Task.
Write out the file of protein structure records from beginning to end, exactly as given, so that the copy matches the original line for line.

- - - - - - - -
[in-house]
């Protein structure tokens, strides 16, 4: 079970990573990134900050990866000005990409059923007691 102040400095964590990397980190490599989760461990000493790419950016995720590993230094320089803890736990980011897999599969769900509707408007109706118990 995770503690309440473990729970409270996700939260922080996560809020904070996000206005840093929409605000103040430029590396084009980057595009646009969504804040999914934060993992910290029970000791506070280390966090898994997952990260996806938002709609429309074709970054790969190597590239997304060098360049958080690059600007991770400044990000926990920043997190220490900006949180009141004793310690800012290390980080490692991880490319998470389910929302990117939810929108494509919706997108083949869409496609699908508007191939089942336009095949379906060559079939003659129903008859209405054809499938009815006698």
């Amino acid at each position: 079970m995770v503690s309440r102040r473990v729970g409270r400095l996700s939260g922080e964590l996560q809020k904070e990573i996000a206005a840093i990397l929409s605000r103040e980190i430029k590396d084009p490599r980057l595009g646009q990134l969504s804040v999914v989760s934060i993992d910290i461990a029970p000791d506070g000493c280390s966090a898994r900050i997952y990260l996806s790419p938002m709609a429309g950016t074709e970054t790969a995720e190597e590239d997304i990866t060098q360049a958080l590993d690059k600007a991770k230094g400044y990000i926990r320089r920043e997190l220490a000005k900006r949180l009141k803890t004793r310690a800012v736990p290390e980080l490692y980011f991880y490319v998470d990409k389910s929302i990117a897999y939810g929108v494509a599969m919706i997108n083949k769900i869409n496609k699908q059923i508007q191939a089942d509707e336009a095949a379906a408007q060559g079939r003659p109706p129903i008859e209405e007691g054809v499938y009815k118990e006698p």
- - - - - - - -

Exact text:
[in-house]
């Protein structure tokens, strides 16, 4: 079970990573990134900050990866000005990409059923007691 102040400095964590990397980190490599989760461990000493790419950016995720590993230094320089803890736990980011897999599969769900509707408007109706118990 995770503690309440473990729970409270996700939260922080996560809020904070996000206005840093929409605000103040430029590396084009980057595009646009969504804040999914934060993992910290029970000791506070280390966090898994997952990260996806938002709609429309074709970054790969190597590239997304060098360049958080690059600007991770400044990000926990920043997190220490900006949180009141004793310690800012290390980080490692991880490319998470389910929302990117939810929108494509919706997108083949869409496609699908508007191939089942336009095949379906060559079939003659129903008859209405054809499938009815006698």
């Amino acid at each position: 079970m995770v503690s309440r102040r473990v729970g409270r400095l996700s939260g922080e964590l996560q809020k904070e990573i996000a206005a840093i990397l929409s605000r103040e980190i430029k590396d084009p490599r980057l595009g646009q990134l969504s804040v999914v989760s934060i993992d910290i461990a029970p000791d506070g000493c280390s966090a898994r900050i997952y990260l996806s790419p938002m709609a429309g950016t074709e970054t790969a995720e190597e590239d997304i990866t060098q360049a958080l590993d690059k600007a991770k230094g400044y990000i926990r320089r920043e997190l220490a000005k900006r949180l009141k803890t004793r310690a800012v736990p290390e980080l490692y980011f991880y490319v998470d990409k389910s929302i990117a897999y939810g929108v494509a599969m919706i997108n083949k769900i869409n496609k699908q059923i508007q191939a089942d509707e336009a095949a379906a408007q060559g079939r003659p109706p129903i008859e209405e007691g054809v499938y009815k118990e006698p």